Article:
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Six Tests for Glaucoma

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Updated April 28, 2014

Glaucoma is an eye disease usually caused by having elevated pressure in the eye. Glaucoma can cause vision loss, often without any warning signs or symptoms. Regular eye exams, including specific diagnostic tests, are important for early detection of glaucoma. If diagnosed early enough, glaucoma can be properly managed to prevent major loss of vision. Following are six tests used to help detect glaucoma.

1. Tonometry

Tonometry is a very common test to measure the pressure inside the eye, also known as intra-ocular pressure (IOP). Having eye pressure higher than normal places a person at a higher risk for glaucoma. It is important to understand that having higher pressure than normal does not mean a definite diagnosis of glaucoma.

2. Ophthalmoscopy

Ophthalmoscopy is used to examine the inside of the eye. Ophthalmoscopy can be performed on a dilated or undilated eye. An eye doctor uses special magnifying lenses and medical devices to view the optic nerve. The color, shape and overall health of the optic nerve is important in glaucoma assessment. The doctor may also use a digital camera to photograph the optic nerve.

3. Gonioscopy

Gonioscopy is a test that uses a special mirrored device to gently touch the surface of the eye to examine the angle where the cornea meets the iris. Whether this angle is open or closed can tell the doctor what type of glaucoma is present, and how severe the glaucoma may be.

4. Visual Field Testing

Visual field testing, also known as perimetry, is a test that measures how sensitive a person's vision is. During a visual field test, you will look straight ahead at a small light or other target and will be asked to let the examiner know when you see a light flash off to the side in your peripheral vision. Most visual field testing today is computerized.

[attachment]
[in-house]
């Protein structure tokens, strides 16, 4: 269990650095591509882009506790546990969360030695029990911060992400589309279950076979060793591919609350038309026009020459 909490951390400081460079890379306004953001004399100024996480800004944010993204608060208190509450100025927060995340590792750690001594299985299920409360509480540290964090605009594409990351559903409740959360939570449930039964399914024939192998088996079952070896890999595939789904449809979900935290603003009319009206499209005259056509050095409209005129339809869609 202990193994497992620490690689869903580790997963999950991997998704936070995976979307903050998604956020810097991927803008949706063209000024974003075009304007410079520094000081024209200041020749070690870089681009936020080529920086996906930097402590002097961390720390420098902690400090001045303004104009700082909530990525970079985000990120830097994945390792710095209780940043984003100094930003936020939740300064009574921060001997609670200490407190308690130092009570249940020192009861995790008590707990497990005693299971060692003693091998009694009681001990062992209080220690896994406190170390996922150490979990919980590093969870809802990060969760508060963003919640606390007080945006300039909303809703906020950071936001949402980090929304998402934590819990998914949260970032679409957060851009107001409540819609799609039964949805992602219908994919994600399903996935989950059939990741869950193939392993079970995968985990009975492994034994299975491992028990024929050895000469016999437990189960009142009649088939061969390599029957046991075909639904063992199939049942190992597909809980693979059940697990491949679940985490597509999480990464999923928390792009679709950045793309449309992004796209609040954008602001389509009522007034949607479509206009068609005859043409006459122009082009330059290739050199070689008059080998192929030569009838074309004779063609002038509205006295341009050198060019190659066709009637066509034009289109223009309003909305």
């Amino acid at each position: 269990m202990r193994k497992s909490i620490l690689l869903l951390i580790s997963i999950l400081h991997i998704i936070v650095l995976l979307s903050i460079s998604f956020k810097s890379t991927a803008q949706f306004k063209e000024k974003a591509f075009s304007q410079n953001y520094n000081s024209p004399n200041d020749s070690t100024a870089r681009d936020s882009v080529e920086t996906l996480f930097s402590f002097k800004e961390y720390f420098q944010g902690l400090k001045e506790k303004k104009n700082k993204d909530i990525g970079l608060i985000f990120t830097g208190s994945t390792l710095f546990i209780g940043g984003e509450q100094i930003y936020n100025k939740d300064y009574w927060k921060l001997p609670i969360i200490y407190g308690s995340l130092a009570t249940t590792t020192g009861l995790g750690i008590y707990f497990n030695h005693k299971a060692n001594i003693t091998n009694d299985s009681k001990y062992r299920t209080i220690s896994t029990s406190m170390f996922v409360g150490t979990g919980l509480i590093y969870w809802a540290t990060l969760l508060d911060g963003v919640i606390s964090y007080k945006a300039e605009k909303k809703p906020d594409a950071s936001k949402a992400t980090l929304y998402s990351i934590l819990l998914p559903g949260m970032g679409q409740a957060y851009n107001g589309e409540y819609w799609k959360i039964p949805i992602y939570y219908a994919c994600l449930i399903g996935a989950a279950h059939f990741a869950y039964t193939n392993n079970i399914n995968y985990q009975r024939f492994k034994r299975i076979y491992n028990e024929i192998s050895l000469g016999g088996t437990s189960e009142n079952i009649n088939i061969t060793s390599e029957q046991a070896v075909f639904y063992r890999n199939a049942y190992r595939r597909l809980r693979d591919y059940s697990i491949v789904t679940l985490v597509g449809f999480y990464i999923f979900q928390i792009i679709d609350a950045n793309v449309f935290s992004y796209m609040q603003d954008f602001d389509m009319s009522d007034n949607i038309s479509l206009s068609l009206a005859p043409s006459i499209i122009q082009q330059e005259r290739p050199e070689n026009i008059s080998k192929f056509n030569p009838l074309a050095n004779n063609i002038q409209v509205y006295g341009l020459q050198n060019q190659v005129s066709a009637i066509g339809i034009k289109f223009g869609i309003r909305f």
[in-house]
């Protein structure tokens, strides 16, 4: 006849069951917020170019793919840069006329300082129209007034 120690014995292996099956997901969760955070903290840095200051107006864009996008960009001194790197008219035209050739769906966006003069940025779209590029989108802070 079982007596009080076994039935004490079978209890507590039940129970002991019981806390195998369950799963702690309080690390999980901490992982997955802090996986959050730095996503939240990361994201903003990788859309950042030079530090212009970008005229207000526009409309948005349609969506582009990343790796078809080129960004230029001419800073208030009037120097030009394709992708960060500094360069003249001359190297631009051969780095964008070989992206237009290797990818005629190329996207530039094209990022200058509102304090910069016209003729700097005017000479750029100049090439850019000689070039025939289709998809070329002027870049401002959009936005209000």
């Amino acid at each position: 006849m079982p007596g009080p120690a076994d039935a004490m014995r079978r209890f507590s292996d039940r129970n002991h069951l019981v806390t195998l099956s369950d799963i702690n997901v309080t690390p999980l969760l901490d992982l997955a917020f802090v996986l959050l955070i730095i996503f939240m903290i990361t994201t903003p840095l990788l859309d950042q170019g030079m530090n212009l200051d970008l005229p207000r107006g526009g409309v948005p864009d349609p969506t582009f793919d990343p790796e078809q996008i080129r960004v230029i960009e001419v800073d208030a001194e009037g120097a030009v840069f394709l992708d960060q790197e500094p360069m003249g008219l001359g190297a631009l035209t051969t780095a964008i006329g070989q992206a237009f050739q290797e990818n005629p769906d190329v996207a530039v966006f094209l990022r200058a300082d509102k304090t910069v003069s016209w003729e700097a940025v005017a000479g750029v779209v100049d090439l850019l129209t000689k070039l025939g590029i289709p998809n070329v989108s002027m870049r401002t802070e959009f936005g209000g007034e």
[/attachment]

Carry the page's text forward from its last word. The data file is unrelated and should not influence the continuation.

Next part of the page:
5. Nerve Fiber Analysis

Nerve fiber analysis is a newer method of glaucoma testing in which the thickness of the nerve fiber layer is measured. Thinner areas may indicate damage caused by glaucoma. This test is especially good for patients who may be considered to be a glaucoma suspect and also to indicate if a person’s glaucoma is progressively becoming worse.

6. Pachymetry

Pachymetry is the method of measuring the thickness of the cornea. Although research is still being conducted on the importance of corneal thickness, pachymetry is starting to play a larger role in glaucoma testing. The thickness of the cornea seems to influence the eye pressure reading when tonometry is performed.

Source: Eskridge, J. Boyd, Amos, John F., Jimmy D. Bartlett, "Clinical Procedures in Optometry." Copyright, 1991.

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